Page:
Of course we must do as much as we can to protect ourselves, but a knee-jerk reaction to every swarthy man with a video camera isn’t the way.  The story of the boy who cried “wolf!” immediately comes to mind.  How soon will it be—if it hasn’t happened already—before any warnings will be totally ignored by the public, sated and bored by previous color alerts and travel advisories?  The Germans and the French authorities have warned of “potential” threats, but the visitors keep on coming.  When interviewed, people say things like “Yes, I know about the warnings, but we can’t hide at home. That way, the terrorists win.”  The terrorists ARE winning with failure and infinite patience with all those failures.  There is an apocryphal story about Ho Chi Minh, who was asked his opinion about the effects of the French Revolution.  His reply:  “Too soon to tell.”  Terrorism has this kind of long view.  It is working in Afghanistan and will work here, if we let it.  Drones are cool, and appeal to our video-game mentality and distaste for long-range planning, but they don’t substitute for actual planning and foresight on our part.  It may be that—after careful, reasoned thought informed by good intelligence and experience—we will conclude that terrorists are with us to stay.  When you live in a place with lots of gnats, you expect to get bitten from time time, that you will bleed from time to time, but swatting two or three and letting the other ten thousand alone will only exhaust and frustrate.  So what to do?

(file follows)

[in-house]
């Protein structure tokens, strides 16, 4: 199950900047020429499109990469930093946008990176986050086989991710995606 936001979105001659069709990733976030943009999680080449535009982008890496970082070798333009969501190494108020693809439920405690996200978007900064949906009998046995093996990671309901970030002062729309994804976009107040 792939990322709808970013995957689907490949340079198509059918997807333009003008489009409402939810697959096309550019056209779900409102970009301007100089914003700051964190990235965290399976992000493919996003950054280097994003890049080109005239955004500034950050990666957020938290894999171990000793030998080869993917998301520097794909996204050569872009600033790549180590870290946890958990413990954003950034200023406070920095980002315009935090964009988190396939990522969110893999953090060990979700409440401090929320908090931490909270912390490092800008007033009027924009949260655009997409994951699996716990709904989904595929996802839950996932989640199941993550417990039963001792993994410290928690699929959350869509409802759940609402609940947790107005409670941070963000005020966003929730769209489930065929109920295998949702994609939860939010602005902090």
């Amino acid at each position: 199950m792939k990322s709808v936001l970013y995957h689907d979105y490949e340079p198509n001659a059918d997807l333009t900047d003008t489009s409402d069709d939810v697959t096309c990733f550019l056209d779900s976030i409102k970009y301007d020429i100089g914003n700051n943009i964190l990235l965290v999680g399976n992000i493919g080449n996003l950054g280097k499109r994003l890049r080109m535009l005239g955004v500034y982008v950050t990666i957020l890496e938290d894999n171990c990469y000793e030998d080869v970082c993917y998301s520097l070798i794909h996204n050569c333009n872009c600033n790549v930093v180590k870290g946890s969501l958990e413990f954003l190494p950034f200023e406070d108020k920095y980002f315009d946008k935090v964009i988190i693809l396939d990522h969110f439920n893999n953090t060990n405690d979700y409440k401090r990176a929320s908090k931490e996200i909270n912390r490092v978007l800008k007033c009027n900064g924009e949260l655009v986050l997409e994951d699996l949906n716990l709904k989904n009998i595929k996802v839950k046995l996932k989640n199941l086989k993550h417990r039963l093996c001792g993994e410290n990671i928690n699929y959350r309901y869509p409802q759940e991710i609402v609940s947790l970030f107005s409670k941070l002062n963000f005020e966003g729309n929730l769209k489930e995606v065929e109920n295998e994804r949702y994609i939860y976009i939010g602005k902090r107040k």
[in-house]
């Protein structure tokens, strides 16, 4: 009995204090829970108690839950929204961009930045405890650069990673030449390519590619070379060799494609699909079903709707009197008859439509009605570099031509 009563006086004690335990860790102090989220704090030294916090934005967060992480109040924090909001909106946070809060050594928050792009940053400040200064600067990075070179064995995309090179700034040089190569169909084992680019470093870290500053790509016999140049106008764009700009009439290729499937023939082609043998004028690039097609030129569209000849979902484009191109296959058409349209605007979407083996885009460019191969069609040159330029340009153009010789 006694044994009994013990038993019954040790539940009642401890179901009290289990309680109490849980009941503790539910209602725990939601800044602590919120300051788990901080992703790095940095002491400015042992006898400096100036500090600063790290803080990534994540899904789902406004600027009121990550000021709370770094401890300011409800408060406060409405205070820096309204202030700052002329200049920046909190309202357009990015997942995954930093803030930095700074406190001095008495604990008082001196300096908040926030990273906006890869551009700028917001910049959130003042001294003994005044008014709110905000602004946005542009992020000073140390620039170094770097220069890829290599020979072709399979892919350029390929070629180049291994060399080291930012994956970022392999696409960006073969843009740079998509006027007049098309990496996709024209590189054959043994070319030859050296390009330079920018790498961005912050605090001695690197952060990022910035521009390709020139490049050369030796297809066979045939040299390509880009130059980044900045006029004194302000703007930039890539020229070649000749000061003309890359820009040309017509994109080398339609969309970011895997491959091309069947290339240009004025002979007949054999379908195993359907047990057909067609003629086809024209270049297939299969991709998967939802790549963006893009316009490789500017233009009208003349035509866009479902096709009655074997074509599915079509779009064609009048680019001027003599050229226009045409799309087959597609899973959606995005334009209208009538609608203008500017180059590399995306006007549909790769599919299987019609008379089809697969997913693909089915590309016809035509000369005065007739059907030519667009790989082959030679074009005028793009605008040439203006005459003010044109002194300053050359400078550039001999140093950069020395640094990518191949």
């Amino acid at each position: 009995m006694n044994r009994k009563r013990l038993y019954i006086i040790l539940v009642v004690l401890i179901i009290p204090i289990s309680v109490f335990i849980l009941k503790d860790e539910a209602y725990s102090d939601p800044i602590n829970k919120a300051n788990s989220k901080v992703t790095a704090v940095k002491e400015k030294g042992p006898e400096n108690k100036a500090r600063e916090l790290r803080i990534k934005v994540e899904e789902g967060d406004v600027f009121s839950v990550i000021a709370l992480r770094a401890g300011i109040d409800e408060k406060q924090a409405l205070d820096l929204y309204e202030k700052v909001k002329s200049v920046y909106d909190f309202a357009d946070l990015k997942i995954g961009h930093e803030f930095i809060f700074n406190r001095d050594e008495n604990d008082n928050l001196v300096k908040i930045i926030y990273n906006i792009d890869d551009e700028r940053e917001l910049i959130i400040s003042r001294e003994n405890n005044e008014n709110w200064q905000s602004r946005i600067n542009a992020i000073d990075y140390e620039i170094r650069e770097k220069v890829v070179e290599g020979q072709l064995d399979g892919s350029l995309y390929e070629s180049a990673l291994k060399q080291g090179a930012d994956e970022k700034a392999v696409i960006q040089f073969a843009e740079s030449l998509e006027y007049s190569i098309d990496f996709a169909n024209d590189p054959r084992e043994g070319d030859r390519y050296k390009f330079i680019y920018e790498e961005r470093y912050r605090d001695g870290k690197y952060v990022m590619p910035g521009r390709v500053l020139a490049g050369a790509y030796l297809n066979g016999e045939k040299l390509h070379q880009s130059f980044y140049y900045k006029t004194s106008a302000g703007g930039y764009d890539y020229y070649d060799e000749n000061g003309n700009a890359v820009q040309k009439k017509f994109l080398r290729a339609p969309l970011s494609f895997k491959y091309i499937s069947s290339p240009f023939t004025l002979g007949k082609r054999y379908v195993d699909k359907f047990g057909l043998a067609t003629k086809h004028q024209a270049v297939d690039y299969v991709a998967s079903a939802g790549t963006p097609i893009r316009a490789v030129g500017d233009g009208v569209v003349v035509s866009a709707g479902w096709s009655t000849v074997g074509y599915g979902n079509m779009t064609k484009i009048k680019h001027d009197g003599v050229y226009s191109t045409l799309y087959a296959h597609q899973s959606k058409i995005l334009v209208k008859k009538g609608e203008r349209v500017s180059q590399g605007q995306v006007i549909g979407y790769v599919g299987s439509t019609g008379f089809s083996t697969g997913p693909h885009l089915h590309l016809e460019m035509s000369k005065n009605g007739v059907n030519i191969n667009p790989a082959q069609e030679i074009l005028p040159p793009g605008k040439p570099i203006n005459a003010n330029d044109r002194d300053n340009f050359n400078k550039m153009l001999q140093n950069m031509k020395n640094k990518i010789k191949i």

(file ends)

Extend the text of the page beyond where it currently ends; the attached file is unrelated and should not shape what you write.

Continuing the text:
Titty pics are not the answer.  Refining the screening process to acknowledge our Cotton Mather psyches would be a start.  Screening overseas airports and FedEx offices would be nice.  But those damn gnats will keep swarming and stampeding the cattle.  One gnat-bite is no problem, but thousands and thousands—eve n though each single one is insignificant—will eventually bring down the moose. We need real leaders with real minds and real planning and implementation skills.  Either that, or the death of a thousand gnat-bites will be fodder for the history books of the NEXT great empire.